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Breaking News / Education / Featured / Government / News / Top Stories / Virgin Islands / August 21, 2017

The territory’s financial crisis is continuing to affect all areas of government, including one of the most important aspects of any society: education. The Virgin Islands Department of Education suffered a reduction of over $10 million in its budget between fiscal years 2017-2018, according to testimony given by Sharon McCollum, D.O.E. commissioner, during a budget hearing on Friday. The department’s total allocation during the 2017 fiscal year was $167,050,830. For the upcoming 2018 fiscal year, which begins on October 1, 2017, the allocation is $156,755,559, a drop of $10,295,271.

According to Ms. McCollum, the drop is largely due to the government’s poor financial state, adding that D.O.E. is willing to do its part in burdening cutbacks.

“Let me say from the start, we are cognizant of the financial challenges facing the United States Virgin Islands and we are committed to managing our fiscal year 2018 budget of $156,755,559.00, as proposed,” the education commissioner said. “I can state with confidence that we are agreeable participants in addressing the financial challenges facing the Government of the Virgin Islands. Difficult choices will be made to manage the fiscal year 2018 budget.”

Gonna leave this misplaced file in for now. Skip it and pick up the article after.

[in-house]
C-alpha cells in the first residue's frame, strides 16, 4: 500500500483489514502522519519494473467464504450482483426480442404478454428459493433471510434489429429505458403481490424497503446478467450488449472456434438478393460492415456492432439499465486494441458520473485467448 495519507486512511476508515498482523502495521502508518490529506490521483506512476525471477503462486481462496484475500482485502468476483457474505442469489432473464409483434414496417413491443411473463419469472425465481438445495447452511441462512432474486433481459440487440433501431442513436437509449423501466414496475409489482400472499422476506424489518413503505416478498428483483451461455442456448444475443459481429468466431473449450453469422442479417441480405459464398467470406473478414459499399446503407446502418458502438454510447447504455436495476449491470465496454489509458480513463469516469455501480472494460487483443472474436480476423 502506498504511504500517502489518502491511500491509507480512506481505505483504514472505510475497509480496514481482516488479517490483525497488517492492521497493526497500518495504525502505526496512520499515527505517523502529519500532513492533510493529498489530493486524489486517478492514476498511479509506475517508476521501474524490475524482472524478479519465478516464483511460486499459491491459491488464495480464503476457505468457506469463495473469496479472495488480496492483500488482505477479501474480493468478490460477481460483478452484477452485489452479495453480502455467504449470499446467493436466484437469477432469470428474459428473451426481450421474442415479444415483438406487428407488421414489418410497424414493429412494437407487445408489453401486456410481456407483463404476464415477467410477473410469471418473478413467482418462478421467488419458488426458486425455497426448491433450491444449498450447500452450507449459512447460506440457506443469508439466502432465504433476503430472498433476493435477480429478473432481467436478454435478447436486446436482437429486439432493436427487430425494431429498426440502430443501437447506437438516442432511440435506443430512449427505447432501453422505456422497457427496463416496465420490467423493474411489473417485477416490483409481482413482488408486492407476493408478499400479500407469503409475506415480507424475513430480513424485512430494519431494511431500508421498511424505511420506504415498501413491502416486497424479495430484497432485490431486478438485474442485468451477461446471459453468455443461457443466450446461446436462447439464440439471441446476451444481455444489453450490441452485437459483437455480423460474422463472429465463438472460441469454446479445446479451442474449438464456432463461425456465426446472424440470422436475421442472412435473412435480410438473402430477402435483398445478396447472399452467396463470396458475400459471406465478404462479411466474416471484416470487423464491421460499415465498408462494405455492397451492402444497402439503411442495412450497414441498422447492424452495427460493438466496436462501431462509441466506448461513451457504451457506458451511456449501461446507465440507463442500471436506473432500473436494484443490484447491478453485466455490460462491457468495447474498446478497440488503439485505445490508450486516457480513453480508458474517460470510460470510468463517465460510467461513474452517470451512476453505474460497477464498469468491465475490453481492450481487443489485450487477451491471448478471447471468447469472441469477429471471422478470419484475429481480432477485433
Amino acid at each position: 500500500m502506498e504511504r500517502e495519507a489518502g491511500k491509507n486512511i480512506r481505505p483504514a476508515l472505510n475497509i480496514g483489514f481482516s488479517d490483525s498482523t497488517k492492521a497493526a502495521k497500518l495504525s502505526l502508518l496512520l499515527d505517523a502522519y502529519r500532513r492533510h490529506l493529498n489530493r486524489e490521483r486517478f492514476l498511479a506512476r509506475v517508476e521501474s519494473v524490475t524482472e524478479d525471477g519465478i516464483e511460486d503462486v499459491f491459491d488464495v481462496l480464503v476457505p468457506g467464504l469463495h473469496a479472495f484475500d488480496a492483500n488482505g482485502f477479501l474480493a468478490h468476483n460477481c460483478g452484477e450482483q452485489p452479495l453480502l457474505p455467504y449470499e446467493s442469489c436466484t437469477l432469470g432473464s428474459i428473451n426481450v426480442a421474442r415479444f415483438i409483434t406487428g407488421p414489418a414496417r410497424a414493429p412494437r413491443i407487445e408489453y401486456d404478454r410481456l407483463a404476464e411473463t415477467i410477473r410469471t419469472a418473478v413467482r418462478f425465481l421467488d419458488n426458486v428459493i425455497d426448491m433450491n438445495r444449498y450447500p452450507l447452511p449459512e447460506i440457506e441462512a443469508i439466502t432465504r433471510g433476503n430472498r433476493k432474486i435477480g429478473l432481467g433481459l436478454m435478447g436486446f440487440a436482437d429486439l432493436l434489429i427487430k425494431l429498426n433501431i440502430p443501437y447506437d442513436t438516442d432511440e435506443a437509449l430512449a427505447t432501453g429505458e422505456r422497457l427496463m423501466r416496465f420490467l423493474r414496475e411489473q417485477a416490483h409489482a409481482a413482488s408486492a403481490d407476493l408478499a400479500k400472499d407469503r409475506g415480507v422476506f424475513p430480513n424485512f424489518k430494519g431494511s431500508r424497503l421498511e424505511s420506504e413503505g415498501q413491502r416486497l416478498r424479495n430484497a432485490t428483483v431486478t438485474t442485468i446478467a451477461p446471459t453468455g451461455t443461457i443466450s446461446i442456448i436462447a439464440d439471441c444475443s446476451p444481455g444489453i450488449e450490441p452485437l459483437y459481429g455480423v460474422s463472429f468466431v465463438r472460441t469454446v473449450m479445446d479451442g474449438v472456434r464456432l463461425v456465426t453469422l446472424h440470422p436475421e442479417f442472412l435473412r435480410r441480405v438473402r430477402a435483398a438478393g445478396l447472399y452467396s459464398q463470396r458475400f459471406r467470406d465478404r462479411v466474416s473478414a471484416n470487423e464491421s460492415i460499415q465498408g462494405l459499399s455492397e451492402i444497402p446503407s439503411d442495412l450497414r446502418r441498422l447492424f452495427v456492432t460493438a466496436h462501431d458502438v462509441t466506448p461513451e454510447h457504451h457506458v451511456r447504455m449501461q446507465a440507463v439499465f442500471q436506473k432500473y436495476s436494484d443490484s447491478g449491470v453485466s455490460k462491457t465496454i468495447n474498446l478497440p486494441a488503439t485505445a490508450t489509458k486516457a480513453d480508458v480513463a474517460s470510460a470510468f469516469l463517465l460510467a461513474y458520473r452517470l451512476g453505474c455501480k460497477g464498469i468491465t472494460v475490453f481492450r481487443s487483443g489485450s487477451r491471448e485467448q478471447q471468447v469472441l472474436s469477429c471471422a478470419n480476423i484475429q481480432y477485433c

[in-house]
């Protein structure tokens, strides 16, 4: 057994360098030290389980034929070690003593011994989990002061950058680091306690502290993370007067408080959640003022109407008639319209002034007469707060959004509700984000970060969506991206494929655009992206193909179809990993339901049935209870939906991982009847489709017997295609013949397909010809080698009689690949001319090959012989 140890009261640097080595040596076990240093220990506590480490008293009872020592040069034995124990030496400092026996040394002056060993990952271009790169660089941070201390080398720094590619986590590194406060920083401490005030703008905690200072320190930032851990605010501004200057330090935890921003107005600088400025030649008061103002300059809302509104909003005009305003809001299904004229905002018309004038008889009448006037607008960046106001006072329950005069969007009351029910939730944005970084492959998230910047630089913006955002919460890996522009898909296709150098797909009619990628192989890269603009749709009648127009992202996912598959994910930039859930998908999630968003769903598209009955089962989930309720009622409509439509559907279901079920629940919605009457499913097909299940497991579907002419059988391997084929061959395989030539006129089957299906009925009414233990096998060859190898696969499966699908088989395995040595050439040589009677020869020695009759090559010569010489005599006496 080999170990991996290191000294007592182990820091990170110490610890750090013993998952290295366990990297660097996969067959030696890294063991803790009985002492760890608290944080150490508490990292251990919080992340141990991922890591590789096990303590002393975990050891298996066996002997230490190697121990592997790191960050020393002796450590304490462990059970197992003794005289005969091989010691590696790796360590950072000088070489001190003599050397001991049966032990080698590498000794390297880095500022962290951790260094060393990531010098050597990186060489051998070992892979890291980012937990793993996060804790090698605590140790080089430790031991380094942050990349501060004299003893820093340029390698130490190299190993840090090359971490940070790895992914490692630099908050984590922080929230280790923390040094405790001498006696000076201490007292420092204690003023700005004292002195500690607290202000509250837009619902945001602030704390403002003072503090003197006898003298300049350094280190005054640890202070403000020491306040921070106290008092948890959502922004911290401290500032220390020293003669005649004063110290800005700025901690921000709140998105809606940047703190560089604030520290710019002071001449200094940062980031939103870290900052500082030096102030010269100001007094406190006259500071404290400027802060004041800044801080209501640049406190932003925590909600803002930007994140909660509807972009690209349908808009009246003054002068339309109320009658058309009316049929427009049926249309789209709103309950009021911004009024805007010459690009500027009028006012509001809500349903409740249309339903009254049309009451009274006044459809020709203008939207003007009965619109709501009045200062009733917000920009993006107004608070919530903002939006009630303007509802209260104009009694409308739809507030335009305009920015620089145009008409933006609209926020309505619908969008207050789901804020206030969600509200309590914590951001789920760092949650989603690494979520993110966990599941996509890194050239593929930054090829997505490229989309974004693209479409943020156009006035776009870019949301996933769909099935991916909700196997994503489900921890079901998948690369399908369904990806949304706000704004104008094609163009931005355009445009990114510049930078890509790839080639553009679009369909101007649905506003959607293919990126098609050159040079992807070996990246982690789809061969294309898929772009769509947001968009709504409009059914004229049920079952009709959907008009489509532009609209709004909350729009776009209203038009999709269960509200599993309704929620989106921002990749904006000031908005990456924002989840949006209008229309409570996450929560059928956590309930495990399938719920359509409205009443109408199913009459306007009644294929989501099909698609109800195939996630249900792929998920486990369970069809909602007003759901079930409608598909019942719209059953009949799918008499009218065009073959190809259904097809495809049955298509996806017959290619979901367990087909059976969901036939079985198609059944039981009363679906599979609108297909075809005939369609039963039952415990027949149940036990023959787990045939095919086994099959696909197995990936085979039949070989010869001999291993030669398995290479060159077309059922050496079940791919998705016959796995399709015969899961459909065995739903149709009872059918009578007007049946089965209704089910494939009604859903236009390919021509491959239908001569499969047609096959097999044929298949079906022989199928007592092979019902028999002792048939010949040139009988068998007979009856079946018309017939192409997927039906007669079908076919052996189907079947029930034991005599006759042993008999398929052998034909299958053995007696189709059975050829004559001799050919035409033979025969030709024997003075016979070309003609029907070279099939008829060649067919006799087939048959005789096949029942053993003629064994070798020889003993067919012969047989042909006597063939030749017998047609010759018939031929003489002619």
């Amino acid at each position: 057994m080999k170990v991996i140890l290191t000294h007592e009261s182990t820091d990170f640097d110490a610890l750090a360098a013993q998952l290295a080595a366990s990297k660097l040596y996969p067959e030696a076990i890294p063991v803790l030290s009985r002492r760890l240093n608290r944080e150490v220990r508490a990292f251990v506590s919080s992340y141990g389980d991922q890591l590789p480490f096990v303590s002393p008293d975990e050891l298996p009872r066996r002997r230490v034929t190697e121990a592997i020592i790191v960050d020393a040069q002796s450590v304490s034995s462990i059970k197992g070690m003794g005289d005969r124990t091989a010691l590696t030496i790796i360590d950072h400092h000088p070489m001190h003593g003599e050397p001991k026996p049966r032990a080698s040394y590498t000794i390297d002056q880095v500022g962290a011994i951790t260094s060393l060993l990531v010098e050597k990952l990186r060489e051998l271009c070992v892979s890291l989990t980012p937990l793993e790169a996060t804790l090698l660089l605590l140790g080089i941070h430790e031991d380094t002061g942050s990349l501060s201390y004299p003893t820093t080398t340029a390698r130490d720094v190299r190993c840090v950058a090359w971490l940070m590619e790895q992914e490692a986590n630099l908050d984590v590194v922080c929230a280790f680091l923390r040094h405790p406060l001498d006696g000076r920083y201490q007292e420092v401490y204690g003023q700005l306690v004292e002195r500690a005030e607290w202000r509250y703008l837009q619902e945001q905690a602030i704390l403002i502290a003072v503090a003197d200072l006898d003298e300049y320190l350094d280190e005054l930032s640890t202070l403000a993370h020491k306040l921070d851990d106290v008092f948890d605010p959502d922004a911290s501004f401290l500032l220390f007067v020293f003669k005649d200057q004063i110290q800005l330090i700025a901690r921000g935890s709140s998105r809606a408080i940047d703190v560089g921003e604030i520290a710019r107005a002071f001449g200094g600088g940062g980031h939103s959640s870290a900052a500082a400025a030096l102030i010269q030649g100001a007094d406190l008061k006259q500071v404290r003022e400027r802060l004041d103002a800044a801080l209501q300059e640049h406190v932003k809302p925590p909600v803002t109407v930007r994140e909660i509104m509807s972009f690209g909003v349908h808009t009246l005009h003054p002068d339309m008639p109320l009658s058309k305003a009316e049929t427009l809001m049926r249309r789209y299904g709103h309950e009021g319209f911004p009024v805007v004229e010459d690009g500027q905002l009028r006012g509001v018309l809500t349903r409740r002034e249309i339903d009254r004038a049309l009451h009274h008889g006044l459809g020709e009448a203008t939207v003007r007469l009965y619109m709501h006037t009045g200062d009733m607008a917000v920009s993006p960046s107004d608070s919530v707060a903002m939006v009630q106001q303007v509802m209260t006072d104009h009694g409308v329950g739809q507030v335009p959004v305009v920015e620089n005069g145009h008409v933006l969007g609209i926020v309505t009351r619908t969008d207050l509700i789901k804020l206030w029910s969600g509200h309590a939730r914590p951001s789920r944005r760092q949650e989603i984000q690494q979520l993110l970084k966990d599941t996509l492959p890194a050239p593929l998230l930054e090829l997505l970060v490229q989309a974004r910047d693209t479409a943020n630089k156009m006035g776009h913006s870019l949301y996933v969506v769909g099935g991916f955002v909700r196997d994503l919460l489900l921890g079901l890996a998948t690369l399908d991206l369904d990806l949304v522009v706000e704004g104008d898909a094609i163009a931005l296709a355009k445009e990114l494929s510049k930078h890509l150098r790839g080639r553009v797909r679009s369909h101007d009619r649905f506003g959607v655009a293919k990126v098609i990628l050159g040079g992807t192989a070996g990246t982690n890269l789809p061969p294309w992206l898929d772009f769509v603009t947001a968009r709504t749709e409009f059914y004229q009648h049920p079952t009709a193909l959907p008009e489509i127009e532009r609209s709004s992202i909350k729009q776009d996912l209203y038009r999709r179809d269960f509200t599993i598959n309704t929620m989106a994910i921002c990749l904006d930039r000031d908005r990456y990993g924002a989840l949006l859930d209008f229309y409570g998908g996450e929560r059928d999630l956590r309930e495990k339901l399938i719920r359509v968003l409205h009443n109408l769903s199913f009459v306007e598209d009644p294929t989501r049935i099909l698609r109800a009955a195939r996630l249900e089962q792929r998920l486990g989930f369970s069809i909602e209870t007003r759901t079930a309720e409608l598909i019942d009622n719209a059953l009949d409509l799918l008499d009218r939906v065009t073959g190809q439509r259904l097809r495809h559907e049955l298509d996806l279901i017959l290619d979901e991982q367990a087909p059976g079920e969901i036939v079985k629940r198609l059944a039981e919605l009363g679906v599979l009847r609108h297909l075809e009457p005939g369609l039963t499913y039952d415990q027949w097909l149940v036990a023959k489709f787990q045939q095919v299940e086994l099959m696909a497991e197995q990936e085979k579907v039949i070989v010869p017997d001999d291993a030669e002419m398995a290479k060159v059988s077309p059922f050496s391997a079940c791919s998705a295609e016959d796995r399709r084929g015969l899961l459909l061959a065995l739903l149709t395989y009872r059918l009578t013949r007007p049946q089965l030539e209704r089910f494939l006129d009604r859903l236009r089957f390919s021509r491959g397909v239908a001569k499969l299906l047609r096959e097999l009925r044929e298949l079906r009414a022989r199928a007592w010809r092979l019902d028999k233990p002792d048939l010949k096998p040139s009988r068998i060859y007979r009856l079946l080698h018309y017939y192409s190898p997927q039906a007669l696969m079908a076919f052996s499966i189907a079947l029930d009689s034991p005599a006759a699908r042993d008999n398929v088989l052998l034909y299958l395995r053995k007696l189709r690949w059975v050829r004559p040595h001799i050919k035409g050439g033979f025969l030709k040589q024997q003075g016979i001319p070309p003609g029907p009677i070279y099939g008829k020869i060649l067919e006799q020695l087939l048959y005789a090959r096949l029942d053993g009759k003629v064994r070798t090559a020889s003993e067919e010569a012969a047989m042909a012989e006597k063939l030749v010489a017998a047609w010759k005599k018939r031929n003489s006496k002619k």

Senators listened helplessly as the commissioner relayed the grim news of the continuing hemorrhaging of teachers, with 81 leaving the department during the 2016-17 school year for better opportunities elsewhere. The department has relied heavily on its substitute teacher pool — made up of retired educators — to fill the widening gap. According to Ms. McCollum, D.O.E. has 70 substitute teachers in the St. Thomas-St. John district, and 67 in the St. Croix district, for a total of 142 substitute teachers. Additionally, D.O.E. has 282 professionals who can retire at any given moment — including 131 teachers and 27 administrators, Ms. McCollum said. DO.E.’s vacancy count stood at 151 as of Friday.

The problem is not projected to improve because D.O.E simply cannot compete with mainland jurisdictions offering more appealing packages to educators. At the crux of the matter is the government’s worsening financial condition, and teachers who have either resigned or retired also complained about the overbearing costs of G.E.R.S. and other mandatory government deductions on their salaries.